The definition and marketability of student-athletes has changed. In some cases, institutions are bringing in a substantial amount of money while the student-athlete gets minimal to no real benefits. Yes, tuition and other costs are paid for, but the value of the education is sometimes not up to par with the amount of money institutions make.
There have been cases where players who are modest assets to their teams at best get removed from the roster because incoming recruits take their scholarships. Then you have the curious case of top-flight players who get seriously injured and can’t contribute the way they were expected to. This case has played out at the University of Kentucky with the Wildcats’ star basketball player Nerlens Noel.
Noel tore his ACL in February, and his physical rehabilitation is going to be long and arduous. His injury may also cost him some of his physical gifts that made his possible future in the NBA very bright. That can cut deep into his future earning potential if he can’t regain his form.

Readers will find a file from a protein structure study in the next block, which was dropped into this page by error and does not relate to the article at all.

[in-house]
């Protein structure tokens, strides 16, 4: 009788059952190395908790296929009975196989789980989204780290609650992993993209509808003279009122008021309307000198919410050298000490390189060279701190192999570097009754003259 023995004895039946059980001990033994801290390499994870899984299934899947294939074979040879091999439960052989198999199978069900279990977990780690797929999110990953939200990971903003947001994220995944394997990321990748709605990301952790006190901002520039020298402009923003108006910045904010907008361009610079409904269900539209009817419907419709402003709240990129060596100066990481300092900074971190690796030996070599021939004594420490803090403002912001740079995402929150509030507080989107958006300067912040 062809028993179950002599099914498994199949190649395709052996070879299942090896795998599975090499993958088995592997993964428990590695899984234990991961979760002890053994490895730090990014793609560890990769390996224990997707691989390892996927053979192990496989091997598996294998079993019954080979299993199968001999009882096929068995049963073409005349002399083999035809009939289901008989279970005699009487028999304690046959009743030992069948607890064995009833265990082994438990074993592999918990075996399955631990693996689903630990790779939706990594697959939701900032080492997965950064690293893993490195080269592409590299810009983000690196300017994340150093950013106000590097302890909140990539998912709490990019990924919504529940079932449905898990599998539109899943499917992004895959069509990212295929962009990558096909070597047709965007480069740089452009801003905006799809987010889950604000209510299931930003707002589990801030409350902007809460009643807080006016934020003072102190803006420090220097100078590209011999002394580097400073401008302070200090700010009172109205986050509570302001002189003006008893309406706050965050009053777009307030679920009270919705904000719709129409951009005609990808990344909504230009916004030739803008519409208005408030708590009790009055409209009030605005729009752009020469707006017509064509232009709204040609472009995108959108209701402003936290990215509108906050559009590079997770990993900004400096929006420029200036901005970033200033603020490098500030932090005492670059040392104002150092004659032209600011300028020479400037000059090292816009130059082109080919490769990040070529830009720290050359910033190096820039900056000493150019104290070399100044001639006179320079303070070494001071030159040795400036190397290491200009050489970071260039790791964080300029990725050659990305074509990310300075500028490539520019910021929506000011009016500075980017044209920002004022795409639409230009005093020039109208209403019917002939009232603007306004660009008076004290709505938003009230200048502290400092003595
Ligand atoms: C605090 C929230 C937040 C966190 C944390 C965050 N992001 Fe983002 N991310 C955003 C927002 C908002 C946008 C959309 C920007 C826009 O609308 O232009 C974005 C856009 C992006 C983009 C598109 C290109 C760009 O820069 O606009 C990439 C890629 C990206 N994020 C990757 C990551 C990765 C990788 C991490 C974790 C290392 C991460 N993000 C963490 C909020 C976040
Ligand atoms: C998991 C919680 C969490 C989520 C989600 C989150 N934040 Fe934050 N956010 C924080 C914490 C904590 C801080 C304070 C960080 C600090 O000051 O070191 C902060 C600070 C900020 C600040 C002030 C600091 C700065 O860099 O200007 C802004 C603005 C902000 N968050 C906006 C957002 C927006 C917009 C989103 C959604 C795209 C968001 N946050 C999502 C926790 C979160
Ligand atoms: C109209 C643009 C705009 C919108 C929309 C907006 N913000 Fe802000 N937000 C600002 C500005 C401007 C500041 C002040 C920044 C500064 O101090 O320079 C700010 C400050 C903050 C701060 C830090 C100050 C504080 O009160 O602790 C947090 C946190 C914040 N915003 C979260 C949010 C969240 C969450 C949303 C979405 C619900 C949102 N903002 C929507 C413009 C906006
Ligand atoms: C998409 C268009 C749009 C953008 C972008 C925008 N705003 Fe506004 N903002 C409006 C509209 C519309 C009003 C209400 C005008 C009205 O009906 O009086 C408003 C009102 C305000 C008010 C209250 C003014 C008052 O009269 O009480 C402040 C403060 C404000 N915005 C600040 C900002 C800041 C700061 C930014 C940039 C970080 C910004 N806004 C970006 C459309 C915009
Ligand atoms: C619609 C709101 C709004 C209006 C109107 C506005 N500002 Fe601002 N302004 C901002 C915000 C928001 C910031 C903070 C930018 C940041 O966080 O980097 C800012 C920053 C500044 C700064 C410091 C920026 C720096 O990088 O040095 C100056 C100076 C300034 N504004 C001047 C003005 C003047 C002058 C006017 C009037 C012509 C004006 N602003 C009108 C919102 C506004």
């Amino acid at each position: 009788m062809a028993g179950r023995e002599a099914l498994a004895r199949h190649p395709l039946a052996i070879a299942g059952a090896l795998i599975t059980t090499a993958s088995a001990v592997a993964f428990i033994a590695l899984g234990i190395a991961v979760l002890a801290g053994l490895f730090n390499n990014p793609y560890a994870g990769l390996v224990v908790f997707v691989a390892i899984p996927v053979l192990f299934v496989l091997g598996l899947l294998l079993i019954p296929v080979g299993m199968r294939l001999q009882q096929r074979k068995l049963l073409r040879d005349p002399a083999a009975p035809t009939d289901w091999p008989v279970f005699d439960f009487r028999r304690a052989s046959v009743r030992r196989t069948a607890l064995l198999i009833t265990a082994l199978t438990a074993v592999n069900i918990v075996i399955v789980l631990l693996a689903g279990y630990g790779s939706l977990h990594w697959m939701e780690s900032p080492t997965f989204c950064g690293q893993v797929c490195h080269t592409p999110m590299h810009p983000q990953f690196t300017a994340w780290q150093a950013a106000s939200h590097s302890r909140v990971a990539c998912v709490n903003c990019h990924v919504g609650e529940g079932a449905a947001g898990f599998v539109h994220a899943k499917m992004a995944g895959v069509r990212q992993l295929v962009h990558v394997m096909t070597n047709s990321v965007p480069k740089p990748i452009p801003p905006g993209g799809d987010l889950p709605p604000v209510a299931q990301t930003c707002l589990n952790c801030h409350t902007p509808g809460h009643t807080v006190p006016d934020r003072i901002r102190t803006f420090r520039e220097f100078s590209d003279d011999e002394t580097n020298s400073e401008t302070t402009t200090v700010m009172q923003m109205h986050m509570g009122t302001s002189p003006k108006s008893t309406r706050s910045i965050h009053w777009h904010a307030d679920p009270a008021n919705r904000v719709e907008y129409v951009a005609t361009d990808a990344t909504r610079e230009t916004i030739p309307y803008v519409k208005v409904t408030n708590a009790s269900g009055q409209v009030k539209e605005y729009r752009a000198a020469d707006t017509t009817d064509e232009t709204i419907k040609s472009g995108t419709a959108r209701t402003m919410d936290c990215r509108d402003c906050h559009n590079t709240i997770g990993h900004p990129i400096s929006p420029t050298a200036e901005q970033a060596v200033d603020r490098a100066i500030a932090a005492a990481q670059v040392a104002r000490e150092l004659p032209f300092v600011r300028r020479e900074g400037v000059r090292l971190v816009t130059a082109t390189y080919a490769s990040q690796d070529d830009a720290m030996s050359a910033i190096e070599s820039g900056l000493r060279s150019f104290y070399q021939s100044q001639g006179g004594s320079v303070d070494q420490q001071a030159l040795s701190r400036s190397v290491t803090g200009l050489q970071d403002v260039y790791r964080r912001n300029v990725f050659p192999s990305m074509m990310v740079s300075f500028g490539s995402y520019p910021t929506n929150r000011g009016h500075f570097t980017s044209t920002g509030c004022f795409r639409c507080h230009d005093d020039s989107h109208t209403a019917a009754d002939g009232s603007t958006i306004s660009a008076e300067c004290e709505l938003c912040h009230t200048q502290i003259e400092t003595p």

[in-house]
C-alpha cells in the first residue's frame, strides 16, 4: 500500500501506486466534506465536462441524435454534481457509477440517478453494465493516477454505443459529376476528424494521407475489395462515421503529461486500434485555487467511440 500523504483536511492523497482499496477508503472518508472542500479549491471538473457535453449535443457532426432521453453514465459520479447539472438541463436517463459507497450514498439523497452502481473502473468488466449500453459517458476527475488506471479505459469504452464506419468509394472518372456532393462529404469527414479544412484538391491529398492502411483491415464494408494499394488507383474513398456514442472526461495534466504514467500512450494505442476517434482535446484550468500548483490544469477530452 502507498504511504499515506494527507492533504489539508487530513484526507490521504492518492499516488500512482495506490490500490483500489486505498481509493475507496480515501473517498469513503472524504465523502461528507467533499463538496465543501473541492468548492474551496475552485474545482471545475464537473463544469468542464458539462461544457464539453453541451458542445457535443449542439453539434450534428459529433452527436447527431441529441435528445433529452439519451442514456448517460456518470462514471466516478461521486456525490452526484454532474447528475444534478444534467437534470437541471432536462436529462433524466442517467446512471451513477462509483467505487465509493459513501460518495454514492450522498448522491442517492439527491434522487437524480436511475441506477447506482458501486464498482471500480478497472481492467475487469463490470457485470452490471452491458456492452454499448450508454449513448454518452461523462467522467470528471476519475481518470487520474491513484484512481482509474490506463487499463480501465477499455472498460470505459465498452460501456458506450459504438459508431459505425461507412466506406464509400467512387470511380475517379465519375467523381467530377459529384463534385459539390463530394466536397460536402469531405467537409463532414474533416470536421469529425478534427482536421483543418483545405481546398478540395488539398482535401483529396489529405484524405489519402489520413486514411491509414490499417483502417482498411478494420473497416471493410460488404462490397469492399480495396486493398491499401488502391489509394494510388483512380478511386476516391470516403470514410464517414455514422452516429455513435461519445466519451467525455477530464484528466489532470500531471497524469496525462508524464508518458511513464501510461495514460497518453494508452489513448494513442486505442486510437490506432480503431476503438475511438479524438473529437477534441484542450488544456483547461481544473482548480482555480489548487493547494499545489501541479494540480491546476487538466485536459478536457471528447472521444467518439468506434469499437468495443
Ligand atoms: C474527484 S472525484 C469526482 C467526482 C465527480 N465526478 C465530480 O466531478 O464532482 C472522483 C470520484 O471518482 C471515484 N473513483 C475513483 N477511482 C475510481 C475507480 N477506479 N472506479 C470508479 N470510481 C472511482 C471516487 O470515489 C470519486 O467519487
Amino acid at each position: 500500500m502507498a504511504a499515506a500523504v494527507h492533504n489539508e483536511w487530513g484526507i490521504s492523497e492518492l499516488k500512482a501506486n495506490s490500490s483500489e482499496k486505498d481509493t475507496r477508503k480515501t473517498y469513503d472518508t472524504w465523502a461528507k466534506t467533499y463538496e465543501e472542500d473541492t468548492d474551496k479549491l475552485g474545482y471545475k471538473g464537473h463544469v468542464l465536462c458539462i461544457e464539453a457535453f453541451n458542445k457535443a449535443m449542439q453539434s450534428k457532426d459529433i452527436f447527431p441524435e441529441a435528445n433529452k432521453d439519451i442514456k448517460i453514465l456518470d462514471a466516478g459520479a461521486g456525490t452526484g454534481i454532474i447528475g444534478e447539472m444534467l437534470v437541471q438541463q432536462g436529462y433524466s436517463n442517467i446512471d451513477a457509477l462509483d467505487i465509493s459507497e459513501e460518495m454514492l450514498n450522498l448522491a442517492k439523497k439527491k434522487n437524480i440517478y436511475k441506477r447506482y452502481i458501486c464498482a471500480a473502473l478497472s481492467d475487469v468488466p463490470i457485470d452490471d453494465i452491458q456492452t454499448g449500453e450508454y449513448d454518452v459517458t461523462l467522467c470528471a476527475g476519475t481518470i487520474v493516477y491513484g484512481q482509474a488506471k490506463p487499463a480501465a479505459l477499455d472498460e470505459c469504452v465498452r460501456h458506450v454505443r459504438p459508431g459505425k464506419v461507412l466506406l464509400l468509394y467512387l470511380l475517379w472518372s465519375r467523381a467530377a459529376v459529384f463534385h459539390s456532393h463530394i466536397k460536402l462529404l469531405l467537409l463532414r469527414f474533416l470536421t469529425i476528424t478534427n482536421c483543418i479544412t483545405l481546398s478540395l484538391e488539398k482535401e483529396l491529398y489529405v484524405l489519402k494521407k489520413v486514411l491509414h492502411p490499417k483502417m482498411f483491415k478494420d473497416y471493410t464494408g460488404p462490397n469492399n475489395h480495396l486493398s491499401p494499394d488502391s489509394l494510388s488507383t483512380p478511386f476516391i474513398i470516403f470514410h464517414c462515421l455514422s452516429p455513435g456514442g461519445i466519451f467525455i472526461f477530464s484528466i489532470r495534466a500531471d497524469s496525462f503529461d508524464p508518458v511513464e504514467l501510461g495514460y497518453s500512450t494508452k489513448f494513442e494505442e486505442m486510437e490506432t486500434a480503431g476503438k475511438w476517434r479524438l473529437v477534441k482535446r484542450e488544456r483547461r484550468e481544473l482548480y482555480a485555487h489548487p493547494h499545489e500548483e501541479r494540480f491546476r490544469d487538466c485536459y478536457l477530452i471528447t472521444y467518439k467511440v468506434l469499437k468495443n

That makes me cringe because these athletes expect to be able to grow as players and students but don’t always get the opportunity. These types of stories happen more often now that institutions are using one-year renewable scholarships, which are fundamentally opposed to the allure of scholarships.
Sadly, that is the way big-time collegiate sports work. They get the players for free, use them until they can’t anymore and make millions, sometimes billions, of dollars off them. The model is broken but fixing it looks bleak.
Players shouldn’t have to produce to unrealistic expectations to keep their means of paying for their education, which brings up another question: If players have to keep their stats up to keep scholarships, then why would they focus on their GPAs?